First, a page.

Such a decree was seen by many Syrians around me at the time as a pathetic attempt to appear as the protector and saviour of "the women's interest," especially on such a fashionable subject for the west as women.
Because change in Syria could only happen through the ruling government, specifically through the president himself and the close circles around him, there was absolutely no opportunity for the people to practice their right to self-determination.
The revolution and new spaces
It is always important to remind the reader that the first person ever to dare publicly to ask president Bashar al-Assad to step down was in fact a woman, and from a minority community: the Druze. Muntaha al-Atrash, daughter of Sultan Atrash, the leader of the "Great Syrian Revolution" of 1925. On April 12, 2011, when out of fear the protests in Syria were mainly asking for reforms and not for the toppling for the regime, Atrash, in a phone interview with Al-Shark Al-Awsat newspaper, called Assad to step down in response to peaceful protests.
In 2011, Razan Zaitounah was among many others, one of the main sources updating people on the protests in Damascus and its suburbs. Women started to take to the streets along with their male comrades and were detained in the process: Doha Hassan who is a Palestinian, Nura al- Ghamian, Hanadi Zahlout, Rima Flehan, Mai Skaf, Lina Mohammad and many others in Syria I cannot name for their protection. It is important to stress here that even though men are more targeted than women by the regime in their mass raids and detention, being in detention and prison for women is often harder than it is for men. Although women mostly avoid as tough a treatment as male comrades in jail, jailing women often imposes a social stigma on them, not to mention the issue of sexual abuse.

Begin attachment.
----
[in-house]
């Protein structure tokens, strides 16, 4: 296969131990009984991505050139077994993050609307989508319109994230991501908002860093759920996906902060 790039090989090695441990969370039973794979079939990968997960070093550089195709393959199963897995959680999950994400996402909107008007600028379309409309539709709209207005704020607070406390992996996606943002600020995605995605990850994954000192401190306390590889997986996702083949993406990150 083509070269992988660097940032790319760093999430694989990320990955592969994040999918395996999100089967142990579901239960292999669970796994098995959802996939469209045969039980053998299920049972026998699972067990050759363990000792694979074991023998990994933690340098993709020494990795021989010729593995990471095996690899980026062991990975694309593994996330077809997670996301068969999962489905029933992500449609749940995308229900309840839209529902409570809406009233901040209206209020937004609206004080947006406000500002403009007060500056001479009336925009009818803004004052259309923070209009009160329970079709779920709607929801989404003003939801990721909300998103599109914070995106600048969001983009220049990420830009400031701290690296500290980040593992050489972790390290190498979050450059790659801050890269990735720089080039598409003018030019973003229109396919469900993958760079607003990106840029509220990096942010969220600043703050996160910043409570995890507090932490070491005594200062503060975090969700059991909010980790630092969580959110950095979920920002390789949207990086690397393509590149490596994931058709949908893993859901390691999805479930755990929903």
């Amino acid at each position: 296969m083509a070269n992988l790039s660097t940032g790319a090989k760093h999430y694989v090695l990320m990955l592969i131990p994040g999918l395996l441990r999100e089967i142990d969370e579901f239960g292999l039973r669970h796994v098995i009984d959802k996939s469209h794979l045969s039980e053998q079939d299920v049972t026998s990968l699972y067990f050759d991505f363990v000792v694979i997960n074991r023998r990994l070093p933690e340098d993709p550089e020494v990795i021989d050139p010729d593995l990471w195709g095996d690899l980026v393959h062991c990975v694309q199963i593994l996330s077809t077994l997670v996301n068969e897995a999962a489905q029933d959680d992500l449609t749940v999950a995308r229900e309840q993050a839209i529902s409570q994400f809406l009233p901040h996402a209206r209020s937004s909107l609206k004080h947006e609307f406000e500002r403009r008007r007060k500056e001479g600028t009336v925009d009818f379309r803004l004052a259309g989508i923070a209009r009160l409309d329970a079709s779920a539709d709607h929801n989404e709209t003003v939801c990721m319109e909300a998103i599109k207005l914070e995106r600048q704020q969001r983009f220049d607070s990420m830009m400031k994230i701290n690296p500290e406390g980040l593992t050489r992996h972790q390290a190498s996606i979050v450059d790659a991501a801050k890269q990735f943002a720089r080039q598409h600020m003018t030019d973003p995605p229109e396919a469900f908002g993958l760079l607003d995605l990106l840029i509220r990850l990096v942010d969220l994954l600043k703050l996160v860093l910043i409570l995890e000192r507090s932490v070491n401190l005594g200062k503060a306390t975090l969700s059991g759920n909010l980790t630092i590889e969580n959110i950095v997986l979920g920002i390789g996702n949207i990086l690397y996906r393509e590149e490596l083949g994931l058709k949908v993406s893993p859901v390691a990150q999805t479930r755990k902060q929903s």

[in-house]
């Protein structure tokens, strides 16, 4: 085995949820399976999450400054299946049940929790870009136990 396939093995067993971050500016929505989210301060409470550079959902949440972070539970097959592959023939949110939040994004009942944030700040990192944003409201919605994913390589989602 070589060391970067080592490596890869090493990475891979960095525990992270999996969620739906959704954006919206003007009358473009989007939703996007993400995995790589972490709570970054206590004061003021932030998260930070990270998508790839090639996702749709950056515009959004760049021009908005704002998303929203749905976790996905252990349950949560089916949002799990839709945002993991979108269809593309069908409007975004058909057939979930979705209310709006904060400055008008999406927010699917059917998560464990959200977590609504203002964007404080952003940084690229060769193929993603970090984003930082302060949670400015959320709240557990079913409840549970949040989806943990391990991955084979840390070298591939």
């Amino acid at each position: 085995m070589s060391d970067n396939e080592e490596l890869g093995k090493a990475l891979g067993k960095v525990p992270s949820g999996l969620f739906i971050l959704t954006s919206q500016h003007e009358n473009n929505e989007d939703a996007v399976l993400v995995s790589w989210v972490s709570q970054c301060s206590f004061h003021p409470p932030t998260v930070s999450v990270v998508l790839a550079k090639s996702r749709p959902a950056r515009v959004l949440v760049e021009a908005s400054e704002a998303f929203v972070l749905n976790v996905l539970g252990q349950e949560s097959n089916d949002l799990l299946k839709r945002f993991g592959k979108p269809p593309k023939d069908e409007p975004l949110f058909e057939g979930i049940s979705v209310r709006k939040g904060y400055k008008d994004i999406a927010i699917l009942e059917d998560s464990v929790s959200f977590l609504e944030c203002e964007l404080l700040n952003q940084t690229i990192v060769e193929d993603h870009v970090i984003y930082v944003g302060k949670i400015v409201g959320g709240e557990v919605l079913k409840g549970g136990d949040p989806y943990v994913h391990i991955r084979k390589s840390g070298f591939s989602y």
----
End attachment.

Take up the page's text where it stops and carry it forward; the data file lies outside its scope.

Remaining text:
Nevertheless in time, women started organizing themselves in women's groups, like the Syrian Women for the Syrian Intifada (SANAD), two members of which I was privileged to meet. The group's main activities are to support the martyrs' families as well as those of the detainees. SANAD's activities broadened later on to support grassroots activists who lost their jobs because either they were fired for their political stances, or forced to go into hiding when they learnt that they were wanted by the regime. The regime often arrests people from their workplaces. The group would raise funds from close circles and support activists to continue their work in aid, media or securing medicine.
Not many groups were as well-formed and structured as the one mentioned above. In fact, SANAD was particularly successful in forming a vision, goals and specific activities, because its members were older and more experienced in organizing. Unlike other groups of enthusiastic younger generation activists, who in time vanished due to their inability to sustain the many activities they tried to maintain under the watchful eye of state intelligence. Nevertheless, the emergence of groups like SANAD would not have been possible without the revolution and the space it provided for citizens who were denied the right to organize—but who did so in secret over the past 40 years.
To give another example, most of the neighborhoods that revolted against the regime were of the rural and working classes. They usually are conservative and women in these areas usually work with strange men only if they are doctors, nurses or old women. Covered and uncovered female activists who come from different conventional communities, also from the upper classes, worked hand in hand with the male leaders of these working class communities: in organizing protests, in securing banners, printing banners and flags (since they were all handmade) and securing medicine and equipment such as smart phones or Internet 3G.
Such social interaction, outside the common clerk-client relationships in government institutions, was a real innovation and resulted in undermining and clearing up some stereotypical images in those communities. Similar interaction occurred heavily between Palestinians and Syrians during the uprising. Yarmouk camp in 2012 was the main host for many internally displaced families and was a vital collection point for securing medicine for other neighboring cities. I remember vividly the Palestinian mother who was given her early training on first aid in case the camp faced shelling. It was actually the revolution that provided the space for citizens from different nationalities, ethnic communities, and socioeconomic backgrounds to unite, interact and organize a grassroots movement in the face of one common enemy: the regime.